Boeing Australia recently achieved two more milestones on the Royal Australian Air Force’s Loyal Wingman – Advanced Development Program: weight on wheels and aircraft power on.

The development milestones for the unmanned aircraft come just weeks after completion of the first fuselage, allowing for rapid progress on systems installation and functional and integration testing from the aircraft’s own landing gear.

“We’re continuing at pace toward our goal of flying later this year, so that we can show our customer and the world what unmanned capability like this can do,” said Dr. Shane Arnott, program director of the Boeing Airpower Teaming System.

“The strong contributions from our industry team are powering our progress.”

A ‘Loyal Wingman’ is a low-cost UAV that would be deployed alongside a manned aircraft to either act as a complementary asset or as a decoy to protect the crewed system from air defences. Due to their relatively low cost, these systems could be acquired and deployed en masse, providing a complementary asset that is ultimately expendable if required.

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“The partnership with Boeing is key to building our understanding of not just the operational implications for these sorts of vehicles, but also making us a smart customer as we consider options for manned-unmanned teaming in the coming decade,” said Air Commodore Darren Goldie, RAAF Director-General of Air Combat Capability.

The aircraft is expected to complete its first flight this year.

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Australia are really stepping up their game. All new frigates, subs, wedgetails, tritons and wingmen.


All in response to a growing Chinese threat no doubt.


Yes, at least they are responding to the increased threats they are facing. We seem to have a different strategy.

Daniele Mandelli

Hi Andy

I know we have endless defence cuts and HMG never give defence much of a glance, but.

All new Frigates – We have T26. All new Subs- We have Astutes. Wedgetails, yes 5 for the RAF. Tritons, no, sadly, but we have Reaper and will have Protector, and we already have comprehensive airborne ISTAR. For their vast areas to cover Triton makes sense.
Loyal Wingman, we are at least talking of swarming Drones! 216 has reformed.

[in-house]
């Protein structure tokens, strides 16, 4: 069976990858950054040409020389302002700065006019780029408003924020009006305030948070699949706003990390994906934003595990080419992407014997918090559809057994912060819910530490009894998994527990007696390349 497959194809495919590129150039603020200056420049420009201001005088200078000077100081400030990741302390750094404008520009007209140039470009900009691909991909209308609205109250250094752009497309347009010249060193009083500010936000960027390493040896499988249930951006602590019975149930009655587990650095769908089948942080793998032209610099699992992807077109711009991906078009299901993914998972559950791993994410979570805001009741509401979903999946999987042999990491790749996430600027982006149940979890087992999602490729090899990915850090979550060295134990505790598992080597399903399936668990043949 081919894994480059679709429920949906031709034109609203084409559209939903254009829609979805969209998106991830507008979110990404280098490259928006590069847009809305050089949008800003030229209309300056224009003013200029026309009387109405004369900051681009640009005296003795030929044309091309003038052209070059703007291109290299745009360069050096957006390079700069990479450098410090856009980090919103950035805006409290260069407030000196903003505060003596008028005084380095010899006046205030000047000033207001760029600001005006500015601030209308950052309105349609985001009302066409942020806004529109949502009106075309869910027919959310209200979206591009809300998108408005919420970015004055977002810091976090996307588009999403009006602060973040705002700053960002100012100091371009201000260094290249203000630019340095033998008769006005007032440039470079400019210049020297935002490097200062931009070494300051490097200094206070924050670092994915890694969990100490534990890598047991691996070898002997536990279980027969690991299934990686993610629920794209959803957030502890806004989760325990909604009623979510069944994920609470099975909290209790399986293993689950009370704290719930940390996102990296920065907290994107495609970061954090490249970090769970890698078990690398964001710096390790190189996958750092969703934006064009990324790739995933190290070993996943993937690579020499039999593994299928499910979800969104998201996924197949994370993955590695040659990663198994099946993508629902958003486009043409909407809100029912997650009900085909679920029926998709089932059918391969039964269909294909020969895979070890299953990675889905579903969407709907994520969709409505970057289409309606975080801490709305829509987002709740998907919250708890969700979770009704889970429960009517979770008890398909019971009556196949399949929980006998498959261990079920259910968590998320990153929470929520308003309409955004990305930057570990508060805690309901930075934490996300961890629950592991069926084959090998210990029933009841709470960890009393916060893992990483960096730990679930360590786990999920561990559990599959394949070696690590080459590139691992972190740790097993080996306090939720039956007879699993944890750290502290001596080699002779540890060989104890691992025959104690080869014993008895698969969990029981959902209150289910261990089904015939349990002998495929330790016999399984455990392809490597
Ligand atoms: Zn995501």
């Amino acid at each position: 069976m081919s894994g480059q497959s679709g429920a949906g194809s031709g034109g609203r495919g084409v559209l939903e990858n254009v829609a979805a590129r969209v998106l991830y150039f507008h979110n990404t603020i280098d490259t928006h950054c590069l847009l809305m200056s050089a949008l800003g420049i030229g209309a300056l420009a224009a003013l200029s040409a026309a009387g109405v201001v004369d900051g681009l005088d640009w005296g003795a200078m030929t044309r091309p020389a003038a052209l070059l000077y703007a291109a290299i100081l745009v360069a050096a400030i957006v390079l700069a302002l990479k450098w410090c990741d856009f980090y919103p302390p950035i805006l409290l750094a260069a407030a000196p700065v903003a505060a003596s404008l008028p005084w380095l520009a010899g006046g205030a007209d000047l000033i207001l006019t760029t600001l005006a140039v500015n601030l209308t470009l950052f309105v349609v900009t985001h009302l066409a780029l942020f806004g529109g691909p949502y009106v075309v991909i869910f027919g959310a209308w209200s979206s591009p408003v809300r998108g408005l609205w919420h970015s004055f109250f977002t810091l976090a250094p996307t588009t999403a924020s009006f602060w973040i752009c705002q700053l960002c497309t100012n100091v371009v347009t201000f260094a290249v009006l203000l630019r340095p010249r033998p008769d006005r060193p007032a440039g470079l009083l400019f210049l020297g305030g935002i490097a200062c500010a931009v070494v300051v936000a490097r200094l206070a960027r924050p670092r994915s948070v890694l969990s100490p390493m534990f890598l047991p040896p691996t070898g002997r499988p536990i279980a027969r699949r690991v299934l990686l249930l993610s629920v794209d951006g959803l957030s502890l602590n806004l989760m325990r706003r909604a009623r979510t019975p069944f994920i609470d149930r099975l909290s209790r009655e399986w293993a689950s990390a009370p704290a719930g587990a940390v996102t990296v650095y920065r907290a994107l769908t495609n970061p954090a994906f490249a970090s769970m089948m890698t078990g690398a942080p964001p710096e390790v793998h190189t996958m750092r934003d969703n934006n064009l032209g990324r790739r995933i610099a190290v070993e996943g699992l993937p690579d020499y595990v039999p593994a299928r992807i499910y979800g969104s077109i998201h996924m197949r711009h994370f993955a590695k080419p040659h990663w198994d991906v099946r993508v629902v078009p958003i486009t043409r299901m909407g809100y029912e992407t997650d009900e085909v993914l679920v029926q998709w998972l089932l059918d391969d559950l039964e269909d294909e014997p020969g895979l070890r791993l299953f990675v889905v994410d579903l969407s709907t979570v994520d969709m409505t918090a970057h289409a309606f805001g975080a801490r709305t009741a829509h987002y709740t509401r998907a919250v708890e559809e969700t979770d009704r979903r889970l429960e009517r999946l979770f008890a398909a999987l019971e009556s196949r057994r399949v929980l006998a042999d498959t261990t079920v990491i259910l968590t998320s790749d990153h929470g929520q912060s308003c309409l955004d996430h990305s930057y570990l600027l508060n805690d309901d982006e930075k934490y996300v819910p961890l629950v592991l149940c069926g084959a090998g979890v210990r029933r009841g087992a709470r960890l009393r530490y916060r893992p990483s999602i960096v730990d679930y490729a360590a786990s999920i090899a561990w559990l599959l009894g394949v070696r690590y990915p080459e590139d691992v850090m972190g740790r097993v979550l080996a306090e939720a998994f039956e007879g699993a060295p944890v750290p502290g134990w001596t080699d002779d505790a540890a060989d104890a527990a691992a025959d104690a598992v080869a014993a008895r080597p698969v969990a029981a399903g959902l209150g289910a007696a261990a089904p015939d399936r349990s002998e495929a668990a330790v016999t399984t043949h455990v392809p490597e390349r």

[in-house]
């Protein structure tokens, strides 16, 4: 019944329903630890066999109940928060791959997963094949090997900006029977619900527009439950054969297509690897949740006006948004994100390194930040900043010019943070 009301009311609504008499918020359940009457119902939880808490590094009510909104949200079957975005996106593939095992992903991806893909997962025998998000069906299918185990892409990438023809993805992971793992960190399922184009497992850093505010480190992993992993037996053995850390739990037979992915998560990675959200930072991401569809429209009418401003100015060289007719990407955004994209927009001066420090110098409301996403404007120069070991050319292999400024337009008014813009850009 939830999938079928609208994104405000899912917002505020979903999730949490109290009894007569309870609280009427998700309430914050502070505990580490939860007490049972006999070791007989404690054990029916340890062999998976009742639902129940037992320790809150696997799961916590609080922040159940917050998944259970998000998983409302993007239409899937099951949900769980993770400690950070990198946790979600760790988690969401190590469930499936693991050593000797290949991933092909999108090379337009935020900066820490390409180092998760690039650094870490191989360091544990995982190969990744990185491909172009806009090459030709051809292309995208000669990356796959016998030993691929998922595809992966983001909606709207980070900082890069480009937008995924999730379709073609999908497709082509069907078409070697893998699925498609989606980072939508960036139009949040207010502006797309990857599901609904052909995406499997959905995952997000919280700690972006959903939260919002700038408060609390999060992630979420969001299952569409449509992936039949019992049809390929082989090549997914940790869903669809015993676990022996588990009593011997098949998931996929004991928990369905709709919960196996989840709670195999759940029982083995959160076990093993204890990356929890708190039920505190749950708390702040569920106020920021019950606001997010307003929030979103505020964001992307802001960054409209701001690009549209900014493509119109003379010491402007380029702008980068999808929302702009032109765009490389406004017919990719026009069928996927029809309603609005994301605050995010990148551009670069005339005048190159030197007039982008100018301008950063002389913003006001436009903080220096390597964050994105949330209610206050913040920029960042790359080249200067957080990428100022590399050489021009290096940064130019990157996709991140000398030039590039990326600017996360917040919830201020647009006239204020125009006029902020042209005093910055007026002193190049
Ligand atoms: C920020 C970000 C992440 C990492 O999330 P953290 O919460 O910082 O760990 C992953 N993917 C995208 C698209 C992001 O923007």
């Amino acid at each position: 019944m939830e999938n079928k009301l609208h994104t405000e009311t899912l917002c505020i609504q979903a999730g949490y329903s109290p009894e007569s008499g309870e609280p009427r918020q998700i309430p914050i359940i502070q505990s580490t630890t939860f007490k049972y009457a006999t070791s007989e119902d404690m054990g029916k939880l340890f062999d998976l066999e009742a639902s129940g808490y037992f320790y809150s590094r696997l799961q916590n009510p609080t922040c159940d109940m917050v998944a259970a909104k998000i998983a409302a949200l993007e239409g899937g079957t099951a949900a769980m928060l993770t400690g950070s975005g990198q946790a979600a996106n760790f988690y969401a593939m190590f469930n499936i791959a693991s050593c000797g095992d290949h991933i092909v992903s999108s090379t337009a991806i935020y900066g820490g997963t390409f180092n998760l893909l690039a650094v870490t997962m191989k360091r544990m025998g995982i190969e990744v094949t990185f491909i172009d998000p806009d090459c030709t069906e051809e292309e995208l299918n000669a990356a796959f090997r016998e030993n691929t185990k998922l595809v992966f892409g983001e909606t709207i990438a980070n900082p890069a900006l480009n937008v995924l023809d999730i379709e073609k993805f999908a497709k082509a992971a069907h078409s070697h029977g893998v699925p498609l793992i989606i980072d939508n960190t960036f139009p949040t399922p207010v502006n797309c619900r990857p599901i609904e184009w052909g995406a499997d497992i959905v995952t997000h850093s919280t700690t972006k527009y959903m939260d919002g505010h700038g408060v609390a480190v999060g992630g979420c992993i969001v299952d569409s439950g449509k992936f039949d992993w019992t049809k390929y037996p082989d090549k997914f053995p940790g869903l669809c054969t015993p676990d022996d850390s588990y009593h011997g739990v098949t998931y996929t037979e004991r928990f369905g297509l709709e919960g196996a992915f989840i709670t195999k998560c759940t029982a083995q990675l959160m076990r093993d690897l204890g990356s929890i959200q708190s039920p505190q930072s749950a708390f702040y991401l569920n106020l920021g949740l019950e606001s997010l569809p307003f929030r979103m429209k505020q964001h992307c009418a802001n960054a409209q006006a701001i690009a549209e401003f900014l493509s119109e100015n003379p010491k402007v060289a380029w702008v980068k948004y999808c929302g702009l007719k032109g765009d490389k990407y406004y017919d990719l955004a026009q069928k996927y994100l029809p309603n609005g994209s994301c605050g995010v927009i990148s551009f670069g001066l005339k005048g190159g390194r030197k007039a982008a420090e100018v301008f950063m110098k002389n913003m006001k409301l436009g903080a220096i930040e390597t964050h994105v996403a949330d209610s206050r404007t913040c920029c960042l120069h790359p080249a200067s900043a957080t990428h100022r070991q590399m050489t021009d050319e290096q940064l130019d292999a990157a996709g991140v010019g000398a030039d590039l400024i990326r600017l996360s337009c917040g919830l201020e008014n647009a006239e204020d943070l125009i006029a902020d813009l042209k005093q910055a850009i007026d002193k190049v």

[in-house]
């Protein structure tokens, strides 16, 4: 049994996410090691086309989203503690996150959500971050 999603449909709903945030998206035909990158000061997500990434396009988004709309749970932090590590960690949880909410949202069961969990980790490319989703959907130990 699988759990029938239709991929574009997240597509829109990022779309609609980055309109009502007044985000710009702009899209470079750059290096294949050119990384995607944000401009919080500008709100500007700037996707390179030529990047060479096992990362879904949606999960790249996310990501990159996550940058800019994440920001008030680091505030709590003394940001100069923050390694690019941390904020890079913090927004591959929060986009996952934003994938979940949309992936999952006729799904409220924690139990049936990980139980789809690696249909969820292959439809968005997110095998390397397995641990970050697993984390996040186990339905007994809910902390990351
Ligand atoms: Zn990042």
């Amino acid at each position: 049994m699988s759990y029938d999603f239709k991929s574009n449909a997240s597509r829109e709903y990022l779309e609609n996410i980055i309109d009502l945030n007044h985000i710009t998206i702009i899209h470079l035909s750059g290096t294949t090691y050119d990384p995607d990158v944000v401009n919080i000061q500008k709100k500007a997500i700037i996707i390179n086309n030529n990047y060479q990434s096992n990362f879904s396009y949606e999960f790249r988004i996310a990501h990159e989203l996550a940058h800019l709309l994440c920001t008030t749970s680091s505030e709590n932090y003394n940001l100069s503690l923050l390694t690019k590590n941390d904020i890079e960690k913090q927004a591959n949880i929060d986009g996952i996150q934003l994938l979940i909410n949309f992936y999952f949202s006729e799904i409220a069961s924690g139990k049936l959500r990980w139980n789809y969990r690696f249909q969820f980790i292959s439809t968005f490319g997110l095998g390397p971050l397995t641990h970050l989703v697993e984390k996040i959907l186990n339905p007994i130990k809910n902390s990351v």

We are hardly sitting on our hands.


Indeed, it’s just the numbers Daniele, and the timing, we seem to be planning for war in the 2035 time frame.

Daniele Mandelli

With you. Agree.


Has there been no word of loyal wingmen development for Tempest as of yet?


I expect we will end up buying wedgetails and wingmen. I hope we do a lot more business and joint development with them.


We have already ordered 5 E-7 Wedgetails, I could see loyal wingmen orders as a natural progression. Though I would imagine it’s better to sustain engineering in the UK and procure a wingman drone that is designed to work with BAE Tempest specifically?


So we are! Fantastic. Perhaps these loyal wingmen are more suited to protecting large aircraft like E-7 and P-8? But who knows, its more and more about software now, and these do the look the business. For Tempest I would hope we develop our own, but it should be interoperable with these and the European system, if we want exports anyway. Clients need to be able to mix and match, especially as most weapons sales are determined by politics. I think we have the engine technology and sensors (now and in the future) to have our own systems that have… Read more »


If a pair of loyal wingman are networked to a F35. I would expect them to be ranging ahead of the aircraft and not in formation. The reason for this is simple, reaction time. If the aircraft are in formation, the pilot not only has to command the wingmen to do something, but also to control their own aircraft, especially if they have detected a threat. If the wingmen are ranging some distance ahead, it givers the pilot more flexibility with their options of how to handle a target of opportunity or a threat. Unless the swarming AI become less… Read more »


There are a couple of pretty good reasons why Boeing is developing Loyal Wingman in Australia and not the US. From what I understand, the majority of the systems being used in the airframe are all commercial off the shelf equipment (which helps with the usual ITAR restrictions and issues of procuring US produced military equipment), eg, it should potentially be easier for international customers to procure the airframes from Oz. Boeing Australia has the largest Boeing footprint outside of the US, 3000+ employees at 38 locations across the country. The RAAF (and ADF) are also very larger users of… Read more »